Dr. Amanda Whitener

Stony Point, North Carolina

Dr. Amanda Whitener

Stony Point, North Carolina

Dr. Amanda Whitener always had intentions of going into the equine large animal veterinary field, but while attending the University of Vermont she was able to work with dairy cattle and dairy farmers. The cattle initially sparked her interest in agriculture; however, she says the farmers inspired her passion for the dairy industry.

Upon graduating from North Carolina State University College of Veterinary Medicine, Amanda and her husband Dr. Greg Whitener opened their mobile practice, Carolina Livestock Veterinary Services. The practice specializes in livestock animals such as beef and dairy cattle, sheep, goats, and other food animals. Amanda’s primary focus is working with producers on routine herd health, vaccination protocols, and proper medical practices. Her first priority is protecting the food supply.

The Whiteners have been members of Farm Credit for more than two years. Through Farm Credit, they have been able to finance their mobile veterinary practice. “It feels like a family and that is really important when choosing where to place your loans.” Amanda and her husband share the responsibilities of the workload, accounting, and business strategies. They have plans to expand their operation in the future.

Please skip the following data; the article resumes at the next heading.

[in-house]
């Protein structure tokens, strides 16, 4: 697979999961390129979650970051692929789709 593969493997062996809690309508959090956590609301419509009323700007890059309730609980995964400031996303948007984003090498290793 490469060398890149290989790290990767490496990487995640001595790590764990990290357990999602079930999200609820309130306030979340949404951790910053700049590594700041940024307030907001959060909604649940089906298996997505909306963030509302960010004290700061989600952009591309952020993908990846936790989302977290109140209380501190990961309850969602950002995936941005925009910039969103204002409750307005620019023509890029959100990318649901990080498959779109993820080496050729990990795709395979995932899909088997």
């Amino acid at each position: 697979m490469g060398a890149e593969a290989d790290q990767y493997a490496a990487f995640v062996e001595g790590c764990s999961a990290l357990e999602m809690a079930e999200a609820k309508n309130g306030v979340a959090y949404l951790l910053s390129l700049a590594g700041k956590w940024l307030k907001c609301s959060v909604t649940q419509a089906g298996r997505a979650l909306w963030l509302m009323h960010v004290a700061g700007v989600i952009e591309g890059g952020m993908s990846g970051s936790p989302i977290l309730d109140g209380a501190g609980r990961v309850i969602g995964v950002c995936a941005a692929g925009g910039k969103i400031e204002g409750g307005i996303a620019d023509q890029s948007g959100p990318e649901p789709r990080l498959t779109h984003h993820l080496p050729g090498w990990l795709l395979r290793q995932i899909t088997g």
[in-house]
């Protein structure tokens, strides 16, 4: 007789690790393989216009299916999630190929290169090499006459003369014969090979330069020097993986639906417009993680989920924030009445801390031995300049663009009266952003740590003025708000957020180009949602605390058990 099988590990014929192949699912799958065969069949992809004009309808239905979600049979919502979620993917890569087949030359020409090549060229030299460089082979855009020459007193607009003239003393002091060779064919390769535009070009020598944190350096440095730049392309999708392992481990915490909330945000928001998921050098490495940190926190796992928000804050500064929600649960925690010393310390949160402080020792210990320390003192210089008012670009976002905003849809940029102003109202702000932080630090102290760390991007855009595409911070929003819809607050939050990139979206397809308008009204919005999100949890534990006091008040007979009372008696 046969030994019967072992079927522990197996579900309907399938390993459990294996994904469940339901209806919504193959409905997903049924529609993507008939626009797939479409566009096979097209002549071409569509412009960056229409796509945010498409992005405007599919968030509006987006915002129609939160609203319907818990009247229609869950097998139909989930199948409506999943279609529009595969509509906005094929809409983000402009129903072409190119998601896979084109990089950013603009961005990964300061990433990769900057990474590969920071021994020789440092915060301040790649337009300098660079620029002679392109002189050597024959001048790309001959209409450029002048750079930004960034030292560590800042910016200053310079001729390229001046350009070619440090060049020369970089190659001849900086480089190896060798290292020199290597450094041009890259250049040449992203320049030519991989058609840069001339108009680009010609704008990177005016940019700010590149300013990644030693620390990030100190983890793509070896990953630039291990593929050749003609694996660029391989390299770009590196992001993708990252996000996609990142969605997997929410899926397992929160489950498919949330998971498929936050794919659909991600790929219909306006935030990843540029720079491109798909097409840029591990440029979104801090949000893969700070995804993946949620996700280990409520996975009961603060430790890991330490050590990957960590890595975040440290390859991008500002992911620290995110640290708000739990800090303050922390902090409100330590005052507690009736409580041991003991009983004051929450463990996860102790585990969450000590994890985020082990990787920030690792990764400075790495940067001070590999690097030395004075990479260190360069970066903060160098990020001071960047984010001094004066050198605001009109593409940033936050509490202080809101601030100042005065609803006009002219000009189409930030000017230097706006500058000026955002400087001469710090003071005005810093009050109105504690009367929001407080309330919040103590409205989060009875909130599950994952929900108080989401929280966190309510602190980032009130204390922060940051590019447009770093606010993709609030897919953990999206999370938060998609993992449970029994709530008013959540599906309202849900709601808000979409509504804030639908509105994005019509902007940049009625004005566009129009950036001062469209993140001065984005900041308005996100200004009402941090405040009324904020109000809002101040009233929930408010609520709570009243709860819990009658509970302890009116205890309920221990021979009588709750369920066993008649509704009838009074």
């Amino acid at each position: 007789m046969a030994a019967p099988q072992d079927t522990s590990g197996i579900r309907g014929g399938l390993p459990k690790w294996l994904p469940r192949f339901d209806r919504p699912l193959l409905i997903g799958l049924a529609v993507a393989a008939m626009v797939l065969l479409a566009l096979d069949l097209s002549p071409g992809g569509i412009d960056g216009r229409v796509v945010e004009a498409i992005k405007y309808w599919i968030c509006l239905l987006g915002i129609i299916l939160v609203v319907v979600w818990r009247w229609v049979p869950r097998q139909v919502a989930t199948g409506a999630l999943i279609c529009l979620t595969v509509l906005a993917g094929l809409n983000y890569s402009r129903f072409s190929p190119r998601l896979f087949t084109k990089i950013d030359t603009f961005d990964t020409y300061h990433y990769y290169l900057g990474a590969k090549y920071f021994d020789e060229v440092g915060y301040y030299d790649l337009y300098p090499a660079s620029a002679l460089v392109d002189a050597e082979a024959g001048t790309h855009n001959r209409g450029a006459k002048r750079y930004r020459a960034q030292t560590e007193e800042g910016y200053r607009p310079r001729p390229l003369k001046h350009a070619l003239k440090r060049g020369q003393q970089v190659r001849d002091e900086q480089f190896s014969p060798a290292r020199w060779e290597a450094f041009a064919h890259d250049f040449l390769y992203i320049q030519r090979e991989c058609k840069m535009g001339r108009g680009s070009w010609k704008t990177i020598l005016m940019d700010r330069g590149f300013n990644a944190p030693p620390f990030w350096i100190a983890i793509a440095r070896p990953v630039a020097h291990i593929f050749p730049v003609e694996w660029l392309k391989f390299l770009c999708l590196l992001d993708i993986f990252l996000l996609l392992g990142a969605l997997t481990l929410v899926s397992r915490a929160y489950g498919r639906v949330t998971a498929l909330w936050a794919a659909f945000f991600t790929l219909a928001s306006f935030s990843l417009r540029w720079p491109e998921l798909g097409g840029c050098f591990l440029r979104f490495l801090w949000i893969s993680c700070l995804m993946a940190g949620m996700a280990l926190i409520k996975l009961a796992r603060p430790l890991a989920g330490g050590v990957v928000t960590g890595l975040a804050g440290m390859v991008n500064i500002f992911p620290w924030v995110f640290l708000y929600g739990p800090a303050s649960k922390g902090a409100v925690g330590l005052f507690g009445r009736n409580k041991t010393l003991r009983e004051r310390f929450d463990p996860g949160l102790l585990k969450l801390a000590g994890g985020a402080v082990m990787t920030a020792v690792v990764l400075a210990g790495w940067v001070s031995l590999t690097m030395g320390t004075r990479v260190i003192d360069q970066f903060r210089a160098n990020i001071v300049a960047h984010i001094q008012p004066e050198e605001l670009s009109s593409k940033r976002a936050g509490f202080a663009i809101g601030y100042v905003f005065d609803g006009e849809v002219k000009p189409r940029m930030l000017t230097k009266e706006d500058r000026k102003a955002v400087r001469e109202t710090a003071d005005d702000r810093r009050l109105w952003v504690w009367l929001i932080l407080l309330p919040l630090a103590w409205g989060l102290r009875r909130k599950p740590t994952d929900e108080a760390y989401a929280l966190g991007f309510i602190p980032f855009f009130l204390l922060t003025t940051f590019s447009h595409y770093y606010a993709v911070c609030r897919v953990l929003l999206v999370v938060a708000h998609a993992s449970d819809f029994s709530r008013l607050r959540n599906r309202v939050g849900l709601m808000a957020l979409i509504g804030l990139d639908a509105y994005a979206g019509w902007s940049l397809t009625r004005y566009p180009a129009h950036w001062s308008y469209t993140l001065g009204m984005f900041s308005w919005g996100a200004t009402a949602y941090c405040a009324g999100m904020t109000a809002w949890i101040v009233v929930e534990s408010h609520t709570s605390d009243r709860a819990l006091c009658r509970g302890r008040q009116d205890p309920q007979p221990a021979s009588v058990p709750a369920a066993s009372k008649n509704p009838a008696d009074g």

Dr. Whitener is one of the few women in North Carolina that practices large animal veterinary medicine with a focus on food animals. Based on 2016 market research from the American Veterinary Medicine Association, only 22.8% of women veterinarians in the United States predominately practice food animal medicine. “A big challenge that I face when people first meet me is that they think I can’t do the same things as a man in veterinary medicine or that I’m not as strong.” Often times she is mistaken for a small animal or equine veterinarian. She has been able to overcome this obstacle with technology that is available and readily coming available as well as paying attention to detail. “It’s great to have a woman on the farm. Women tend to pay more attention to individual animal health and are often times more nurturing.”

Most women in agriculture understand that the road to success often has obstacles. “My recommendation for young women would be to work really hard and work with good people in your industry. Do not be scared to do the job. Be reliable, honest and show up.”

Through her passion for the dairy industry and working with farmers every day, Dr. Amanda Whitener has been able to face these challenges and successfully overcome them.